TORONTO, Sept. 16 (JTA) Canadian Jews are calling on their government to tighten its borders with the United States following unconfirmed reports that some of the terrorists involved in the terror attacks on the World Trade Center and the Pentagon may have entered the United States from Canada.
Jewish officials long have been wary of Canada’s lax immigration and refugee procedures and have repeatedly urged the government to take action in light of Canadian intelligence estimates that some 50 international terrorist organizations operate in the country.
“We have been concerned for some time that the Canadian border is too porous,” said Frank Diamant, executive vice president of B’nai Brith Canada. “The ability for people with links to terrorist groups to infiltrate Canada has been proven too often.”
Especially alarming for the Jewish community was a recent newspaper revelation that a man with ties to an Islamic terrorist organization had worked briefly as a night cleaner at the Bathurst Jewish Community Center after arriving in Toronto three years ago. The man is currently in police custody.
“I hope we don’t have to wait for a terrorist action in our neighborhood before the government takes action,” said Keith Landy, national director of the Canadian Jewish Congress.
Earlier this month, Jewish officials urged the government to be especially stringent at the border in light of the busloads of demonstrators from the United States that had been expected to attend a massive pro-Palestinian rally in Montreal on Sept. 15. The rally was canceled after the New York and Washington attacks.
Suspicions of a Canadian connection to the American atrocities are not without precedent. In December 1999, Ahmed Ressam was arrested after crossing by ferry from British Columbia to Port Angeles, Wash. A member of a terrorist cell in Montreal, Ressam was subsequently convicted of attempting to bomb Los Angeles International Airport during millennium celebrations.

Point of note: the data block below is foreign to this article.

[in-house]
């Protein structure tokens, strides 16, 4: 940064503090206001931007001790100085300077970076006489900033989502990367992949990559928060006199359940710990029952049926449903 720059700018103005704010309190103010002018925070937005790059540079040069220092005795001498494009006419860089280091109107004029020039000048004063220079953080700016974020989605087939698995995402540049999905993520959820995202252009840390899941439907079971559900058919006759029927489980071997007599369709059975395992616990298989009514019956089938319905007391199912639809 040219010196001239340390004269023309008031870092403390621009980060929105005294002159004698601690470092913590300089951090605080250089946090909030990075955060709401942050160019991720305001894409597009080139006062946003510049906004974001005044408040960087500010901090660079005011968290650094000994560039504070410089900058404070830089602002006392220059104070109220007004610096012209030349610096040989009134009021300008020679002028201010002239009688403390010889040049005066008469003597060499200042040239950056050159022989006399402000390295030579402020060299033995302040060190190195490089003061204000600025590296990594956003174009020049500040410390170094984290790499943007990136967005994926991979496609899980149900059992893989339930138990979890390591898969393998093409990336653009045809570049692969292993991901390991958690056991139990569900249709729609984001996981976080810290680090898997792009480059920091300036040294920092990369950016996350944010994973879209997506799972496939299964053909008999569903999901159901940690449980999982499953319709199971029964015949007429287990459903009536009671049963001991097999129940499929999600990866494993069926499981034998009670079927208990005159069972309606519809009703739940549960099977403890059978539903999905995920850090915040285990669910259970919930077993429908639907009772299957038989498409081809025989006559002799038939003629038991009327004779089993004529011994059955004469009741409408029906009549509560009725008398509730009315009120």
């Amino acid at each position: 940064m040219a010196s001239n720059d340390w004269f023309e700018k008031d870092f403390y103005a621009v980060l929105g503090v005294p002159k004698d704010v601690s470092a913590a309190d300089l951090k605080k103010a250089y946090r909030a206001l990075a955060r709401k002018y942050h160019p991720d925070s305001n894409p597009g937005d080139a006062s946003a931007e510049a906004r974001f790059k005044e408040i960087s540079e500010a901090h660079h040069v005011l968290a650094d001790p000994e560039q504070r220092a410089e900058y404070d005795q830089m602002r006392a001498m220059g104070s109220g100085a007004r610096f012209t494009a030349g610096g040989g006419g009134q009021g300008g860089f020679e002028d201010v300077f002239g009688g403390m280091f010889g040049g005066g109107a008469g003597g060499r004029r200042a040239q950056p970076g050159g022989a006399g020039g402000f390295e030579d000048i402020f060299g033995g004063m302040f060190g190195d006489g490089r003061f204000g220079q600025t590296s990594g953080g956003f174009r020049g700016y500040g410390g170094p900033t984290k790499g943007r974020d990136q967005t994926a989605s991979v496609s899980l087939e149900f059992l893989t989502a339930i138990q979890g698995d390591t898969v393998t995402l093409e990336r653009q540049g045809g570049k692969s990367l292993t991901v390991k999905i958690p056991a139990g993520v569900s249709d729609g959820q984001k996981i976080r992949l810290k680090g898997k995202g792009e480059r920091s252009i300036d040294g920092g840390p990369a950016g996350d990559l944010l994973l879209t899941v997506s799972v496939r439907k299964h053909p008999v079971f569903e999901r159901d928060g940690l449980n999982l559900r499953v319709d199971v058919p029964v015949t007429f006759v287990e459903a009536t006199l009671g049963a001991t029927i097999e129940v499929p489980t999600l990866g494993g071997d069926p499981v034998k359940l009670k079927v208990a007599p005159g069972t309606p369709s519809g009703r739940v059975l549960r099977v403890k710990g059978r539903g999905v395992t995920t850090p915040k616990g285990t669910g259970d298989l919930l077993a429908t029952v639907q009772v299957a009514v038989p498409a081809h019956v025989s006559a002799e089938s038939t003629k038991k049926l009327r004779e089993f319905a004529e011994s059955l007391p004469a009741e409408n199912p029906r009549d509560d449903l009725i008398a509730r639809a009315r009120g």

On the day of the attacks in New York and Washington, Canadian police detained a man carrying a Palestinian Authority passport and a photograph of himself in a flight crew uniform standing against a fake backdrop of the World Trade Center. The man, detained at Pearson International Airport in Toronto, is still in custody, Canadian police confirmed.
The man, who is in his 20s, was flying to an unspecified city in the United States when his flight was diverted to Toronto following the terrorist attacks. A flight jacket was also found in his luggage, Royal Canadian Mounted Police officials say.
Investigators from the FBI and the Canadian intelligence agency CSIS have also questioned the man, who is being held on “reasonable grounds” of being a security risk.
The FBI has also interviewed a second man in Toronto, a 41-year-old Egyptian arrested more than a year ago for his suspected ties to Al Jihad, an Islamic terrorist group connected to Osama bin Laden. According to media reports, numerous Montreal residents with similar links are also under investigation.
Early reports indicated that some of the perpetrators of the American attacks had entered the United States from Canada, but no evidence of this has surfaced. Police have pored over photographs of thousands of license plates of vehicles that crossed the border in the days before the attacks.
Their examinations of rental car records and passenger records of a ferry that operates between Nova Scotia and Bar Harbor, Maine, have also failed to produce a Canadian connection. U.S. officials assert that two of the terrorists drove from Maine to Boston, where they boarded their respective flights.
CBC television news has revealed that Fayez Ahmed, one of 19 hijackers identified by the FBI, attempted to enter Canada in the 1990s but was refused refugee status. No mention of his terrorist past emerged during his hearing in federal court, the CBC reported.
Meanwhile, B’nai Brith Canada and the Canadian Jewish Congress have publicly deplored an angry backlash against Canadian Muslims that has taken the form of hate graffiti, death threats, assaults and at least one mosque firebombing. B’nai Brith has written to several Muslim organizations and imams, offering assistance to help them counter the backlash, just as it did a decade ago during the Gulf War.
“We are urging Canadians not to stereotype the Muslim community and not to blame the entire community for the actions of individuals,” said Diamant. “Similarly, we hope the Muslim community will, in the future, work in tandem with such organizations as B’nai Brith to tone down the anti-Semitic and anti-Israel rhetoric that we have heard sometimes from their community.”